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SQUEEZE & DR. JOHN COOPER CLARKE @ The Astor Theatre gets 7/10

Squeeze @ The Astor Theatre
w/ Dr. John Cooper Clarke
Tuesday, May 1, 2018

7/10

Wordsmith, former opiate addict and finely dressed skinny man, Dr. John Cooper Clarke has added the Dr moniker to his name thanks to being awarded an honorary doctorate of arts by the University of Salford in “acknowledgement of bringing poetry to non-traditional audiences“. There is no doubt that it is a deserved honour on tonight’s showing as Clarke had a music loving crowd in the palm of his hands without venturing near an instrument.

Cooper Clarke delivered a mixture of high paced poems, puns, anecdotes and dad jokes that was as much about comedy as it was about prose. His broad Lancashire accent making him even more cartoonish, as he stoically delivered his thoughts. The Offical Guest List was a smile inducing start, before some short sharp banter was offered like “the biggest cause of dry skin … towels”.

Hire Car had a rhythmic cadence, while Beasley Street and Beasley Boulevard were given the same delivery as if the punk poet was calling a horse race. Cooper Clarke treated the crowd to some lewd limericks, shrewd advice (“just because things rhyme doesn’t mean they’re true”), a lighthearted poke at his own history with Get Back on Drugs You Fat Fuck and a reflection of marriage where he stated “a wedding is like a funeral where you get to smell your own roses”. With all this behind him, it was fitting he ended on the potty mouthed Evidently Chickentown before bowing and leaving a stunned and highly amused crowd in his wake.

If Dr. John Cooper Clarke is your unruly uncle, then Squeeze are your impeccably groomed cousin. Glenn Tillbrook is the only founding member in the current line-up with his songwriting partner Chris Difford opting to stay at home for the current Australian leg of the tour, due to anxiety about flying. While it would have been a rare treat to see Difford, this incantation of Squeeze was clearly well oiled and on the money from the outset.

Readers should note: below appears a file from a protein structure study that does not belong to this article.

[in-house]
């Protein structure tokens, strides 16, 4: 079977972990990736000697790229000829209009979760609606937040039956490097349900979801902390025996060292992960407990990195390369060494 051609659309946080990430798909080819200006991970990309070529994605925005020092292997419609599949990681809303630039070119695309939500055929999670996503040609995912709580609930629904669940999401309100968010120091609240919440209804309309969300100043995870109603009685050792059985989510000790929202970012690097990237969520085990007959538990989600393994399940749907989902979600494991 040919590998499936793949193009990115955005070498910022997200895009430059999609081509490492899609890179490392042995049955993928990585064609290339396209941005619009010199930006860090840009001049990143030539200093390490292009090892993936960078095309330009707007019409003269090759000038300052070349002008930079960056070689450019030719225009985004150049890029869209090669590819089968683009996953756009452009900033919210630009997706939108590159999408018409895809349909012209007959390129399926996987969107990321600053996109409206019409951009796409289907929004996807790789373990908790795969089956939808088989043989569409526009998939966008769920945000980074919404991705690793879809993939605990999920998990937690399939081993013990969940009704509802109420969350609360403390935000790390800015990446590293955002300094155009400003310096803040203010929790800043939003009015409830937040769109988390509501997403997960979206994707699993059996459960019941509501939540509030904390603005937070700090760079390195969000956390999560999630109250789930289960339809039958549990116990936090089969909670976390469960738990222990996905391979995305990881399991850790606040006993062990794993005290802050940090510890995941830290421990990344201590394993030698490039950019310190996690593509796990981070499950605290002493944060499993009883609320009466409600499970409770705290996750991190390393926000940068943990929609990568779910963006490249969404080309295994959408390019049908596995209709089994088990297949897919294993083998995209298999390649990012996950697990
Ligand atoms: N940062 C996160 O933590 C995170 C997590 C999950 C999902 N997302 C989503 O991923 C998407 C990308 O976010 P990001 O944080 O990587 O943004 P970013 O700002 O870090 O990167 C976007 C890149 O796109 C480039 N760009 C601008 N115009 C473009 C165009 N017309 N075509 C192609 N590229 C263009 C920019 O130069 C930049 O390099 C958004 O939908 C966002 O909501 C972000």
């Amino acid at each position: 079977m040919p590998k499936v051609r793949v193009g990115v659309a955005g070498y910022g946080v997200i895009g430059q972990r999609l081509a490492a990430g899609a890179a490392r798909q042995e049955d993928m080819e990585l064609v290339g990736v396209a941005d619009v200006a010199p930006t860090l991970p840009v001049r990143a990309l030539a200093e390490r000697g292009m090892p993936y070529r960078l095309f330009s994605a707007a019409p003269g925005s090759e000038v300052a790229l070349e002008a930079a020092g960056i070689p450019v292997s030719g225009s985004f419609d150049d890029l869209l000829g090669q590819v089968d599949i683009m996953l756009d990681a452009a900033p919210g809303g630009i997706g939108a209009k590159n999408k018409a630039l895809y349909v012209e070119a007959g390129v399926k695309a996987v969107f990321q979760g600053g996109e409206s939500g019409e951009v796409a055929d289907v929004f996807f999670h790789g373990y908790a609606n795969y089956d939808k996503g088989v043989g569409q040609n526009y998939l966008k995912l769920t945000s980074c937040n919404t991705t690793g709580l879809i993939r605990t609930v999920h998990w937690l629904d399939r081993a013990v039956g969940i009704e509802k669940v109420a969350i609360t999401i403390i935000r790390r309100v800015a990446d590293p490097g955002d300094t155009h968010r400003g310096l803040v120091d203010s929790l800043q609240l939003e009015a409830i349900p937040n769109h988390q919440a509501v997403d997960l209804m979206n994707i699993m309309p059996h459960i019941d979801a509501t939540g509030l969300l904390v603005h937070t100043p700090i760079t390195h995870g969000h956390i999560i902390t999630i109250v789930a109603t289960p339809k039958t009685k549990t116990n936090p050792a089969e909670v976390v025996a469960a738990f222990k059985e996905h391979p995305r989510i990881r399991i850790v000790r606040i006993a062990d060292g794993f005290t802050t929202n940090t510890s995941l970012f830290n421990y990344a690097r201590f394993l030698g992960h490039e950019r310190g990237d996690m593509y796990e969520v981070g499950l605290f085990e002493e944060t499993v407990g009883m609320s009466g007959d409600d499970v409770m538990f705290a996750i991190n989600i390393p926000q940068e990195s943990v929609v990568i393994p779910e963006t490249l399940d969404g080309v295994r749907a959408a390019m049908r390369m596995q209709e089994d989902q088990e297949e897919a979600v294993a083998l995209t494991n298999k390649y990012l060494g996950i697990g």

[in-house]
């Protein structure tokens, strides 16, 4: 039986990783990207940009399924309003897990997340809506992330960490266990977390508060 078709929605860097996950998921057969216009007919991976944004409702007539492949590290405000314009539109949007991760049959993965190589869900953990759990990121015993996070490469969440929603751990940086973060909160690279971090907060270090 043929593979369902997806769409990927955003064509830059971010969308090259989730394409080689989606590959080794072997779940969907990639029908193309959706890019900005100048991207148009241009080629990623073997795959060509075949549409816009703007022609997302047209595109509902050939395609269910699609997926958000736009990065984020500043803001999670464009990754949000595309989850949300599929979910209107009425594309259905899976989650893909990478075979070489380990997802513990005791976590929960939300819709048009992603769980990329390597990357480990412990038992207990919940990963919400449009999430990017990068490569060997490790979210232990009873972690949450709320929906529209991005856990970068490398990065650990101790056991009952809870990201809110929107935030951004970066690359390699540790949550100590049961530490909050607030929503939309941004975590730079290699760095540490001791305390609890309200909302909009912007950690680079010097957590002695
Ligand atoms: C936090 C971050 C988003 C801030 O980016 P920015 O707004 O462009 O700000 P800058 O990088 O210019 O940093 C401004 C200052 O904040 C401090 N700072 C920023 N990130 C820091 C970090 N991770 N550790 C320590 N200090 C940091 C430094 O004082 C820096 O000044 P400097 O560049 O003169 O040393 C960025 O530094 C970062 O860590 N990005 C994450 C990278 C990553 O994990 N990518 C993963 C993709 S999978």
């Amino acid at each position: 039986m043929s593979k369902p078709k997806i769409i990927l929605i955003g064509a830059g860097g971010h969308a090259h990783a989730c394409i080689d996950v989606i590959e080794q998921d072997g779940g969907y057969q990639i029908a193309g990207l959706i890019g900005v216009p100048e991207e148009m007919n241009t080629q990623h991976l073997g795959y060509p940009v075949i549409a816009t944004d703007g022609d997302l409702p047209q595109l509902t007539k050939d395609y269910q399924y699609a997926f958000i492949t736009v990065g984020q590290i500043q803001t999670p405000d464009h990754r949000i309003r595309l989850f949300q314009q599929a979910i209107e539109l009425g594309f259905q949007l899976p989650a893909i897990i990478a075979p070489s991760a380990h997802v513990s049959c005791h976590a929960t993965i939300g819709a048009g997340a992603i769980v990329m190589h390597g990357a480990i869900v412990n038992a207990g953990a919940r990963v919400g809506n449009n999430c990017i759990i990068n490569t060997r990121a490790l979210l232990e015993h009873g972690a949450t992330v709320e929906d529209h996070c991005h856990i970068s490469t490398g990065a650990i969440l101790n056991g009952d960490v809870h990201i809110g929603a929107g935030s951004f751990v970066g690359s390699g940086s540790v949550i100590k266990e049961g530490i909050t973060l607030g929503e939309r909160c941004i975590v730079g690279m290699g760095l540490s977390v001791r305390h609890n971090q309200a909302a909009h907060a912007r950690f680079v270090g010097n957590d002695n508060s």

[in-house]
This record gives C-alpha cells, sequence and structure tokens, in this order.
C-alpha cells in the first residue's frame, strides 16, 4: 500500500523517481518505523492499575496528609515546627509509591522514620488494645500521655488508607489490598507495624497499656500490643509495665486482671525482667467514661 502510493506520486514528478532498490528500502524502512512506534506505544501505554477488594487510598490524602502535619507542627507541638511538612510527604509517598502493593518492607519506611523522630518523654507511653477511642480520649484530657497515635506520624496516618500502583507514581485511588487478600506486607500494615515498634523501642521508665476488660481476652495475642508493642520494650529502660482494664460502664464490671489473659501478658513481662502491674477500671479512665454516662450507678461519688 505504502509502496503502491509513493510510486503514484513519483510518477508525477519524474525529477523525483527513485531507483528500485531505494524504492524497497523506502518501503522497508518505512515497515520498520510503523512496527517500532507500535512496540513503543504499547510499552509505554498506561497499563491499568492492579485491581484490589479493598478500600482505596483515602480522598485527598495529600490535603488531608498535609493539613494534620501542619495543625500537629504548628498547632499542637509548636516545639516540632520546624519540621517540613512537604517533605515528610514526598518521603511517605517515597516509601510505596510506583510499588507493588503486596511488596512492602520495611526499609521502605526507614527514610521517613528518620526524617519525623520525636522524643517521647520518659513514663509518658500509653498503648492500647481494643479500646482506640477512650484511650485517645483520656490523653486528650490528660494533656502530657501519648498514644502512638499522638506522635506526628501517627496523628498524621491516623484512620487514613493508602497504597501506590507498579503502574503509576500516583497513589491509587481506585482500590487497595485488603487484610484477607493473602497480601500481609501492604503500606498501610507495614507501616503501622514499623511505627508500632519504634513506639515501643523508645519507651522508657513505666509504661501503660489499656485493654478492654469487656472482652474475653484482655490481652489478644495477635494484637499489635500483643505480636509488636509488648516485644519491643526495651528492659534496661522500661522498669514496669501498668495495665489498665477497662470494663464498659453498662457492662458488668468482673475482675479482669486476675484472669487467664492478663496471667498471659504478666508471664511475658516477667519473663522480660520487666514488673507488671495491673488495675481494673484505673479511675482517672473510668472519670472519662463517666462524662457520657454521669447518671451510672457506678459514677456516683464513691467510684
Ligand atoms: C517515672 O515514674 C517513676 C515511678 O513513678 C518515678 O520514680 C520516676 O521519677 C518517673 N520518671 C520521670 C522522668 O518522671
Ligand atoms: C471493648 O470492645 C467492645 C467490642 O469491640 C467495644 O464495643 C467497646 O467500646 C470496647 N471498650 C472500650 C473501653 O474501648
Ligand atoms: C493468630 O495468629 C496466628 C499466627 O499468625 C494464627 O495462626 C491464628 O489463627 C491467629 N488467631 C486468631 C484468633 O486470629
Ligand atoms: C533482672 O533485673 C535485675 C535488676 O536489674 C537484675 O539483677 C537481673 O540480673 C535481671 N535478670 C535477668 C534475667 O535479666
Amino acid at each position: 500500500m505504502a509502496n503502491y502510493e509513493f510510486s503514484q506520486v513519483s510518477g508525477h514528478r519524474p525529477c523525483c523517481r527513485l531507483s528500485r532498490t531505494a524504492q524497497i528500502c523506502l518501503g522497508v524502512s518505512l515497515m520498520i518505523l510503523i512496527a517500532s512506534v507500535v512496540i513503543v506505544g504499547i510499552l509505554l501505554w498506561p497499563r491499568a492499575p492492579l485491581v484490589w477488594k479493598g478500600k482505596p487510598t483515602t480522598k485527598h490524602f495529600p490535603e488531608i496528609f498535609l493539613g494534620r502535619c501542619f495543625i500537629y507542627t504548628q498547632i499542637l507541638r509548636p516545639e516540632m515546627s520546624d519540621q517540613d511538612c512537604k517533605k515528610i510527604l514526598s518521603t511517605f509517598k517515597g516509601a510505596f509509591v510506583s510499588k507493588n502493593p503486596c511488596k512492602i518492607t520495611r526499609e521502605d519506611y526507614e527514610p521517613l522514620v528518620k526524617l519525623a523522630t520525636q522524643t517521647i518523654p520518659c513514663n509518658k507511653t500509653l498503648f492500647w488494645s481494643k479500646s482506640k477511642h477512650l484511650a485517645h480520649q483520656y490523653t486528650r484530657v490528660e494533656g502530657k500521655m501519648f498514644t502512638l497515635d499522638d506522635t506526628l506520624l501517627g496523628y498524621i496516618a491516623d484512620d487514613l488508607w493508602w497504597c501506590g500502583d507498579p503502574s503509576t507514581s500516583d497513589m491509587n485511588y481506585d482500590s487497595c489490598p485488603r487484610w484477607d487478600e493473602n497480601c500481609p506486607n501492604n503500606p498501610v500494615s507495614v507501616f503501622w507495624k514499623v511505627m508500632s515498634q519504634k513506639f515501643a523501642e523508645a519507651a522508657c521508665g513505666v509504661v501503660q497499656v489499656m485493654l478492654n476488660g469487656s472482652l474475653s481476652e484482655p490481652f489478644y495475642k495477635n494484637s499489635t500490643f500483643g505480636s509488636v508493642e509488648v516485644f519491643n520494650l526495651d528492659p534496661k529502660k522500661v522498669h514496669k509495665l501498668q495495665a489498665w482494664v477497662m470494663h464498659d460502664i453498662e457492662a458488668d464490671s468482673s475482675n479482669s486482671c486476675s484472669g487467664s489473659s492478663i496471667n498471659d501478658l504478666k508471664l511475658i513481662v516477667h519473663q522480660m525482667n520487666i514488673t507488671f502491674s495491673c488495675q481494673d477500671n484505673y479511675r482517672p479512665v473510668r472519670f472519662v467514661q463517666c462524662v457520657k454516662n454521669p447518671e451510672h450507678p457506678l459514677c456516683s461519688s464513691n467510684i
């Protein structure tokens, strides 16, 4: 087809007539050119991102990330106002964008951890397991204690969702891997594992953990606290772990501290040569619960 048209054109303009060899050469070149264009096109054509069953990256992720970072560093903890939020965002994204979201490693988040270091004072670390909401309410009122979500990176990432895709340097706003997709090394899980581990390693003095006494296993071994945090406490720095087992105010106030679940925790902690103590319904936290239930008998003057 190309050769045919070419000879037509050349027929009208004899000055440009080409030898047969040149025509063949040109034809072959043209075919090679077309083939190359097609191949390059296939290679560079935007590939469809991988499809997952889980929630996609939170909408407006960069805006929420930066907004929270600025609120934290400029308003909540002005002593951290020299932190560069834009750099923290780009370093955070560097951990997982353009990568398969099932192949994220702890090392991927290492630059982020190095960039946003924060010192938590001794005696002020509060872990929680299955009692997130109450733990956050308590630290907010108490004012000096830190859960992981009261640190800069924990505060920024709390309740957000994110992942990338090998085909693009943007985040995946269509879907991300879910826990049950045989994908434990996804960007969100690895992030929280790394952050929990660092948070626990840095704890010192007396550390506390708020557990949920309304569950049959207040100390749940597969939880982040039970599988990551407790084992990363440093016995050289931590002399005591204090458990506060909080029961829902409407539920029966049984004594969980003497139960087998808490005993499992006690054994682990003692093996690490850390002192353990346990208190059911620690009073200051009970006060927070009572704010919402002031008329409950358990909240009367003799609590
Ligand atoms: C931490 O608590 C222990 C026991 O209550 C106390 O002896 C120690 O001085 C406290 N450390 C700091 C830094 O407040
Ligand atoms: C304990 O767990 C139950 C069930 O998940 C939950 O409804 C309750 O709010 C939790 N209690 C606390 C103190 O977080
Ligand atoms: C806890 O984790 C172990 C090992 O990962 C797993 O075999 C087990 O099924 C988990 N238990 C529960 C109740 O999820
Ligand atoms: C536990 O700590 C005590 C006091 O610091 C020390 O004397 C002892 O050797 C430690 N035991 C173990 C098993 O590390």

Squeeze may be known as a new wave band, but it is their pop sensibilities that has seen them last for longer than any fad or scene. Pulling Mussels (From the Shell) was an early reminder that Tillbrook has an easily likeable and recognisable timbre to his voice. Hourglass may be one of the band’s biggest hits (in part due to its impressive music video at the time), but it hasn’t dated well, with its MTV sheen not lasting the ages. That said, it was one of the few tunes that didn’t transcend the generations.

The quintet showed to be a deft outfit with many nuances. They switched from the frantic Annie Get Your Gun, a country swing tinged Labelled With Love and a marching band feel on Take Me I’m Yours with great affect. Interspersed among these well loved favourites was a swag of new material (from within the last decade) that broke the flow of the show somewhat. Dropping half of these newer tunes from the night may have led to a more cohesive and vibrant performance, albeit with less excuses to head to the bar.

Tempted had the venue heaving (in a middle aged swaying kind of fashion), while Goodbye Girl saw former Death In Vegas dummer Simon Hanson (a yearning front man in a drummer’s skin) and Steve Smith trade blows on the cowbell in theatrical fashion while Up The Junction soared. Smith took over vocal duties for the absent Difford on Squeeze’s most well known song, Cool For Cats. Black Coffee In Bed ended the evening, but not before Tillbrook introduced each of the band members, who in turn plated a solo on their chosen instrument in stadium rock fashion. It was an indulgent excess, but one the band could afford on a night where they had delivered on the evening’s promise.

CHRIS HAVERCROFT

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